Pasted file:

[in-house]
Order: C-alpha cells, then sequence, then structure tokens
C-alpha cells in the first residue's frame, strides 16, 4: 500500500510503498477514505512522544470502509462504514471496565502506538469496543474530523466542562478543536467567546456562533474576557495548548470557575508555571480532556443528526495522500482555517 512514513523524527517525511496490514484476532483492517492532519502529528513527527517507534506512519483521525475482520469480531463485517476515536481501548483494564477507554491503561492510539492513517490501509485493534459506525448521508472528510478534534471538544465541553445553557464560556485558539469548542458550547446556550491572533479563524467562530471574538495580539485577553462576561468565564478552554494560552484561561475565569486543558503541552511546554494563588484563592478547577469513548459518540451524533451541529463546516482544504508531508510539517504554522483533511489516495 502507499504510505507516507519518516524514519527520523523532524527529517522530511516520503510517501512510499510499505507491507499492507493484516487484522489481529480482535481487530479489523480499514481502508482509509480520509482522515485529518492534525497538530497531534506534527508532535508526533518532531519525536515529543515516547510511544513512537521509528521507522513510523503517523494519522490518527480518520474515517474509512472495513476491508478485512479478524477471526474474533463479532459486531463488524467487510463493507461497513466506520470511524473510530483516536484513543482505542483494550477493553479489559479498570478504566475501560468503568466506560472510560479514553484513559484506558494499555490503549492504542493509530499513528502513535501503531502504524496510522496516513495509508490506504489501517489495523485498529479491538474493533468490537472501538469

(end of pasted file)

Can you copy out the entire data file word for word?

[in-house]
Order: C-alpha cells, then sequence, then structure tokens
C-alpha cells in the first residue's frame, strides 16, 4: 500500500510503498477514505512522544470502509462504514471496565502506538469496543474530523466542562478543536467567546456562533474576557495548548470557575508555571480532556443528526495522500482555517 512514513523524527517525511496490514484476532483492517492532519502529528513527527517507534506512519483521525475482520469480531463485517476515536481501548483494564477507554491503561492510539492513517490501509485493534459506525448521508472528510478534534471538544465541553445553557464560556485558539469548542458550547446556550491572533479563524467562530471574538495580539485577553462576561468565564478552554494560552484561561475565569486543558503541552511546554494563588484563592478547577469513548459518540451524533451541529463546516482544504508531508510539517504554522483533511489516495 502507499504510505507516507519518516524514519527520523523532524527529517522530511516520503510517501512510499510499505507491507499492507493484516487484522489481529480482535481487530479489523480499514481502508482509509480520509482522515485529518492534525497538530497531534506534527508532535508526533518532531519525536515529543515516547510511544513512537521509528521507522513510523503517523494519522490518527480518520474515517474509512472495513476491508478485512479478524477471526474474533463479532459486531463488524467487510463493507461497513466506520470511524473510530483516536484513543482505542483494550477493553479489559479498570478504566475501560468503568466506560472510560479514553484513559484506558494499555490503549492504542493509530499513528502513535501503531502504524496510522496516513495509508490506504489501517489495523485498529479491538474493533468490537472501538469